• stephenmdavis571

      April 18, 2017 at 10:59 am

      Hi Kev. I do remember you well from Hem… An interesting aspect to the lower stock levels in Alton, is that you can focus – successfully – on the bigger bream. It is no longer a numbers game, whereupon you have to wade through countless 6-8lb fish. That said, there are still a lot of fish. The night ticket is a must in the shallower areas because the clarity of the water have made these fish nocturnal. You can watch all day and only in the last 30 minutes of light do you get to see just how many fish are there. The carp stocking has and will continue to help too. I have 3 targets this year, a 15lb bream – 10lb tnech and 30lb carp, all of which are a challenge, but very achievable. I was talking to Wayne yesterday about the bream and finally I have found some fish that are mostly over 9lb, which have the right shape and age to become very big. That said there are without doubt big doubles amongst the shoal… I hope to catch you on the bank soon mate. Generally Wayne and I are there sunday evening til tuesday. Cheers Buddy Steve


  4. Kev Pilgrim

    April 18, 2017 at 12:24 pm

    Hi Steve, good luck with your 3 targets, 15lb Bream will be a challenge but they are definately in there, 30lb Carp again won`t be easy ( there are good numbers of large Carp in the Nature Reserve at Lemons Hill this time of year ) i spotted 2 huge fish in the bay at Lemons main car park last May, you could have put saddles on them they were that big. I think the 10lb Tench might prove to be the hardest challenge never heard of Tench anywhere near that size coming out but again you might know different. I think to catch any of your 3 targets this season would be a massive achievement but it`s good fun trying, all the best for the rest of the season.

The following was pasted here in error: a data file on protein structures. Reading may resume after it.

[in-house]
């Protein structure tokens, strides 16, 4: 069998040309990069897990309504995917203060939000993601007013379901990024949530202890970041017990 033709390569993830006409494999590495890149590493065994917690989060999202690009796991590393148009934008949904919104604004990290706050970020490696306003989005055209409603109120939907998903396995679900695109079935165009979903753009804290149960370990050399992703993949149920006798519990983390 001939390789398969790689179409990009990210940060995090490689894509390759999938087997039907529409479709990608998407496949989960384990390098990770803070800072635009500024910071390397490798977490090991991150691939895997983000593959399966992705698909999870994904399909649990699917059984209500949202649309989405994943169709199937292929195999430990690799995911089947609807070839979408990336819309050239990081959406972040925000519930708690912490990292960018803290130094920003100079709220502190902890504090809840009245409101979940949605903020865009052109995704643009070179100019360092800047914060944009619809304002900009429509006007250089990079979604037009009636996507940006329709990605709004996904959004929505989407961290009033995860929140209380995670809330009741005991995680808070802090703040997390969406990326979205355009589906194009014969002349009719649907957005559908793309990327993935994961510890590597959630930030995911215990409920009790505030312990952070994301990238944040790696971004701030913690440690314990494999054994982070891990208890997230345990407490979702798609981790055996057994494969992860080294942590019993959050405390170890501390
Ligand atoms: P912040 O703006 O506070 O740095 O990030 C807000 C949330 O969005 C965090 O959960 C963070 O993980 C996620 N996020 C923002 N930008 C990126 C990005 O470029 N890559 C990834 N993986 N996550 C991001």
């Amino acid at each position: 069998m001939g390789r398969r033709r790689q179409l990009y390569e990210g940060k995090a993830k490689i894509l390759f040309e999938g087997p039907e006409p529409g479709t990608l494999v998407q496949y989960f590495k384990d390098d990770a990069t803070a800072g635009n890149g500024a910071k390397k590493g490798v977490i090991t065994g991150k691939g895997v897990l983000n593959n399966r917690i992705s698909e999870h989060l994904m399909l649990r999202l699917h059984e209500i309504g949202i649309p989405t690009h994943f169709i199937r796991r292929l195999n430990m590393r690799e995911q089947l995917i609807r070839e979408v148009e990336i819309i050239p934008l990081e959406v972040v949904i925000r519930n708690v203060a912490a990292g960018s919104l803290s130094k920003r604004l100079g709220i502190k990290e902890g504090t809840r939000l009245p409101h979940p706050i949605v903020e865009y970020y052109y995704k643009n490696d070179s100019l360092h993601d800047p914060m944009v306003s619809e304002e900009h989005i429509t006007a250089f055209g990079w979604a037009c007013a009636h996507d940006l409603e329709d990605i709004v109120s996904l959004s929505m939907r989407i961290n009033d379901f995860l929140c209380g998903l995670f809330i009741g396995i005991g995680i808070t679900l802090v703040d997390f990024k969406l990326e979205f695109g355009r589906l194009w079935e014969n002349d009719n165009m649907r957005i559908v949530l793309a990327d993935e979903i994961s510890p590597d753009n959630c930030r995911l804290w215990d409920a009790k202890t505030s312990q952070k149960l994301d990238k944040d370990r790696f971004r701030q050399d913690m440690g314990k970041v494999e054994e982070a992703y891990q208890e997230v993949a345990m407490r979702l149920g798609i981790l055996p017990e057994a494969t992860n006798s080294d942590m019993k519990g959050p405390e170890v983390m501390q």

Liked by 1 person

    • Stephen Davis

      April 18, 2017 at 1:13 pm

      Kev, there’s been a few tench in the 6-7lb bracket captured by accident, by the roach anglers. Hem taught me a few tricks that may work… The thing is, the fish are in there, it is just a matter of finding where the right size fish hang out. I think with the Bream, the BIG fish are less migratory and tend to stick in smaller shoals and spawn near where they live – if at all, once a certain size. At 340 acres, it is never going to be easy, but compared to Hem, anything is easy. I am confident about a 15 bream and 30 carp, tench – as you say – is another ball game. See ya on the bank sometime soon I hope… If ya up for a 2 nighter, let me know. I always fish sunday til tuesday, so if ya can do that, then let me know… PM on my facebook forum and we can sort something out for sure. Steve


  5. Kev Pilgrim

    April 18, 2017 at 1:33 pm

    Thanks for the offer Steve, i`ll stay in touch.